As the economic downturn continues and teams are slimmed down, organisations are increasingly relying on line managers to take on responsibilities previously under the remit of specialisms such as HR, according to Randstad’s Workpocket HR guide.

While these responsibilities may be new and unfamiliar to line managers, if fulfilled they present an opportunity to drive employee engagement and enhance workforce productivity – crucial outcomes as businesses struggle to achieve more with fewer resources.
As Mark Bull, CEO of Randstad UK and Middle East, comments: "The second half of the past decade has thrown up some of the most challenging conditions many of us have ever witnessed. Far from being a short-lived blip, the upheaval of recent years has provided the catalyst for transformational shifts in the economy. The ways organisations deploy, develop and motivate talent are more crucial to survival and success than ever. Line managers have a pivotal role to play in this process."

Yet there is often a gulf between the potential impact a line manager can have and the reality within organisations. Coupling new and unfamiliar responsibilities with the need to manage the day-to-day work of the team, it is little wonder that many line managers also report feeling over-worked and stressed.

Randstad’s 10th annual Workpocket HR guide provides accessible and practical advice for line managers to assist them in fulfilling their new HR responsibilities. Additionally, the guide provides best practice insights for HR professionals themselves, as they too cope with managing large changes brought about by the economy and new legislation. The guide includes examples from leading organisations including Aviva, O2, McDonald’s, Essex County Council and Centrica.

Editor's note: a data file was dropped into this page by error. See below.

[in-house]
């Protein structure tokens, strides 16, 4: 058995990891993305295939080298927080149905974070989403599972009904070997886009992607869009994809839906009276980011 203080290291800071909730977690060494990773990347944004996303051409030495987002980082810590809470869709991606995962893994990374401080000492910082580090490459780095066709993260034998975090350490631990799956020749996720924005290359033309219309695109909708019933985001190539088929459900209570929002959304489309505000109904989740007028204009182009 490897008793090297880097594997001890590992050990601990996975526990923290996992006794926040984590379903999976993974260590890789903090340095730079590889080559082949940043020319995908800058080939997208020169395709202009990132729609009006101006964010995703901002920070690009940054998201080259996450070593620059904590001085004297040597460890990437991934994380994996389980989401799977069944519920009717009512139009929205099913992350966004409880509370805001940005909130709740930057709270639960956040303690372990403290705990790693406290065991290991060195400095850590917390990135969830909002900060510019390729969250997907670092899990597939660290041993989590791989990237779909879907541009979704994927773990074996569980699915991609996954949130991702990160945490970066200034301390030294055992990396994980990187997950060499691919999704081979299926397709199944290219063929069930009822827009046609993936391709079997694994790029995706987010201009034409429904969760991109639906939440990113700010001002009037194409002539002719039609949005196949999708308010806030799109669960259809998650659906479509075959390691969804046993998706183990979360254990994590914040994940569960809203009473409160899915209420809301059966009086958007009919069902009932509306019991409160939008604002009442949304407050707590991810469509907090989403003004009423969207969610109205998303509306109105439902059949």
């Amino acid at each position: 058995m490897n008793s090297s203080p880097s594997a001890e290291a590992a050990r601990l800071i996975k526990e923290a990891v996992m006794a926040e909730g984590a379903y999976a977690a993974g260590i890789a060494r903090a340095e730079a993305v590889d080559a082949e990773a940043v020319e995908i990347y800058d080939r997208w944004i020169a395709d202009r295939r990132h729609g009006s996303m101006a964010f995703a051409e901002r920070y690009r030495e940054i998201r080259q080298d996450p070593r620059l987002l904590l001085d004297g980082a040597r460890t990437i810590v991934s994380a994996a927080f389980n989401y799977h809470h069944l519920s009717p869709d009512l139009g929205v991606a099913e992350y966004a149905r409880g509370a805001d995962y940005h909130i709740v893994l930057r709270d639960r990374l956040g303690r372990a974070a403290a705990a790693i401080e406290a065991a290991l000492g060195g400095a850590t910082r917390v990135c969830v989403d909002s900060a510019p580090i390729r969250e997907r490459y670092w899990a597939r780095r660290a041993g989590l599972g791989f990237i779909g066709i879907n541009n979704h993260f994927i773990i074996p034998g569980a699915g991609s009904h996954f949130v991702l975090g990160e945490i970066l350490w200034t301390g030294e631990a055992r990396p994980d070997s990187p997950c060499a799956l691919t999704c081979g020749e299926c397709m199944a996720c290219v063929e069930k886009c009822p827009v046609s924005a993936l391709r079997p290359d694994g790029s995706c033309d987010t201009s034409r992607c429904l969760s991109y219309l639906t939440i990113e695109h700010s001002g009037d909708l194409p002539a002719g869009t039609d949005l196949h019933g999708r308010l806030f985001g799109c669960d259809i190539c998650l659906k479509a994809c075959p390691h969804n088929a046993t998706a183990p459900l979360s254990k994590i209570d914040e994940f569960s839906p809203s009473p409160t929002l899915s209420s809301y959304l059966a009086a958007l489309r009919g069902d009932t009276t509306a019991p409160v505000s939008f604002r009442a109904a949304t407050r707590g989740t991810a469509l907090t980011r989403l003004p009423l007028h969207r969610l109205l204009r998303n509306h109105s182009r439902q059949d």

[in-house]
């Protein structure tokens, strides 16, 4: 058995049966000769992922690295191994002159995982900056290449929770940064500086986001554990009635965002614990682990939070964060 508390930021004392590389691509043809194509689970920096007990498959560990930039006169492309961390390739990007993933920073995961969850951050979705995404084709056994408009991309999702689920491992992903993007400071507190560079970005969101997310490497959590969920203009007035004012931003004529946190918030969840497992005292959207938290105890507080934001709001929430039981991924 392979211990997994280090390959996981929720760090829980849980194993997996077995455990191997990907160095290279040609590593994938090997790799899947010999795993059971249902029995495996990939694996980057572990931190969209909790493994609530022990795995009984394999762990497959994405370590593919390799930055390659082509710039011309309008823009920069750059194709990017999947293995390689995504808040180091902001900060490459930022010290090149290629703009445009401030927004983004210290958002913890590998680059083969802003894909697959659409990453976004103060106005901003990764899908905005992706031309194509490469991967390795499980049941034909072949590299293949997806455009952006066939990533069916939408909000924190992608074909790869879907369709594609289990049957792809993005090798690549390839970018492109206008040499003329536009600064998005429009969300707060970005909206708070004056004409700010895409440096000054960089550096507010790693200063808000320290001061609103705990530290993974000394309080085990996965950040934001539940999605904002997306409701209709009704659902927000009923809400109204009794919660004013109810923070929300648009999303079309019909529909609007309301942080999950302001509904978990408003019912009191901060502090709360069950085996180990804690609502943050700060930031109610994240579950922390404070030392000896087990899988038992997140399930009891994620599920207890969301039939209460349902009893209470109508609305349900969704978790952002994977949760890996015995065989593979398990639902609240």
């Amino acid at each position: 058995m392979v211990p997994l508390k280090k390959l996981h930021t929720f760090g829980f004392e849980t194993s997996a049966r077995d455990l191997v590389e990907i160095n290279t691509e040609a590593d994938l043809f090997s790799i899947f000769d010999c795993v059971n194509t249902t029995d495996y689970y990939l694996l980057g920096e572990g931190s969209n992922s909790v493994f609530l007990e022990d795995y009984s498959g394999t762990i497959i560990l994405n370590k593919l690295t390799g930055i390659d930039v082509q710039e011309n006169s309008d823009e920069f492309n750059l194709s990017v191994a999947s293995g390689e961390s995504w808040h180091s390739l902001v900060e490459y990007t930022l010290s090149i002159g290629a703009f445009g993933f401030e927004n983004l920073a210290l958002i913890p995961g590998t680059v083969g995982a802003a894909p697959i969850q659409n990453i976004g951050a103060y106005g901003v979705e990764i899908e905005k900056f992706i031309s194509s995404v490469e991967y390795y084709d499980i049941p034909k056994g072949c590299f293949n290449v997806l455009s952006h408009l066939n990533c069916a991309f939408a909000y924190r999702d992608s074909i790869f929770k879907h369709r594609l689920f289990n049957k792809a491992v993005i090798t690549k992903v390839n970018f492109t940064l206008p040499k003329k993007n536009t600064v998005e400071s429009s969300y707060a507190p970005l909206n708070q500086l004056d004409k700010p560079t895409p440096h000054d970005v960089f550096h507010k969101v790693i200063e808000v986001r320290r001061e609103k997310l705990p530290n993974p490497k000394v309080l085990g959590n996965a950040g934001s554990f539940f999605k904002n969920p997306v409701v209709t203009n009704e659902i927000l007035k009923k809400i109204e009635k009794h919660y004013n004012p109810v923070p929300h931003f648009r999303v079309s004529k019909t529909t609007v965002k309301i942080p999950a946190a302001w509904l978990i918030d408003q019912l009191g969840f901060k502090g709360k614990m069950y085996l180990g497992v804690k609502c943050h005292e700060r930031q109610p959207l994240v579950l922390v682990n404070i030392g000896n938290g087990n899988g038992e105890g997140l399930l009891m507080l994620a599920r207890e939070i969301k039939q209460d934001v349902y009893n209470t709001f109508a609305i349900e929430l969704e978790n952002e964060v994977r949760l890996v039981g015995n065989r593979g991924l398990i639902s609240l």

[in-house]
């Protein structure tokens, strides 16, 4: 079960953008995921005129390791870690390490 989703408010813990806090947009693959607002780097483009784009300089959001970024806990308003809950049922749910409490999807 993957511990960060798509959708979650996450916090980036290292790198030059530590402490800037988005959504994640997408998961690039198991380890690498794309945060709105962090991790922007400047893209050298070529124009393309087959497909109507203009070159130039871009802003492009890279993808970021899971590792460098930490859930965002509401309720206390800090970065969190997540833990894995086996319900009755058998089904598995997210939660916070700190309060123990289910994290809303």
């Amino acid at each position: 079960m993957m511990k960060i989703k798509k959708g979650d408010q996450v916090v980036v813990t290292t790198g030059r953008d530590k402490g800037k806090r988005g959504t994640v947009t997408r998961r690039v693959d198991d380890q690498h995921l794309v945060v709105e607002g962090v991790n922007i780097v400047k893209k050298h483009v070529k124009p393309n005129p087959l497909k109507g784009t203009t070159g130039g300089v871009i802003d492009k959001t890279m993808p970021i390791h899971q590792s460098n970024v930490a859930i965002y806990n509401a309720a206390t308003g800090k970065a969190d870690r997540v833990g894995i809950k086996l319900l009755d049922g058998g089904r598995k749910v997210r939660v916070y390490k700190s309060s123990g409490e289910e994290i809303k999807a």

In a 12-page section dedicated to the line manager role, the Workpocket HR guide highlights three concurrent functions for the line manager to embody:
Line Manager as Leader – creating a vision for the future; identifying and planning for change.
Line Manager as Manager – focused on the achievement of short term goals; creating an atmosphere of certainty and stability.
Line Manager as Facilitator – a source of coaching and advice; paving the way for forward progression.

Advice on the day-to-day application of these functions, including guidance on recruitment, motivation, appraisals and training and development, is also provided. Mark Bull adds: "The Randstad Workpocket has been crafted by employment experts as a key reference source for anyone dealing with HR and employment issues. As line managers face the tough task of delivering on a new and unfamiliar set of responsibilities, we are pleased to be able to provide guidance to them in understanding and embracing their evolving role."


About Workpocket
The Randstad Workpocket is a comprehensive reference guide for everyone who has dealings with employment issues and is particularly useful for SMEs. The Workpocket is updated annually to take account of changes in human resources’ best practice and workplace legislation. The 2012/13 issue is the 10th edition in the UK.

The Workpocket is designed to be used by organisations of all sizes, helping them to deal with the constantly evolving Employment -related legislation and recruit and retain talent in a complex and competitive employment marketplace. Best practice points in this year's Randstad Workpocket include: the AWR legislation - a practical approach; putting a value on the HR role; the recruiting process; diversity and equal opportunities; the employment contract; retaining and managing talent; harnessing social media; training and development;reward systems; tax and statutory payments; pensions; good health and safety practice; discipline and grievance; and employment tribunals.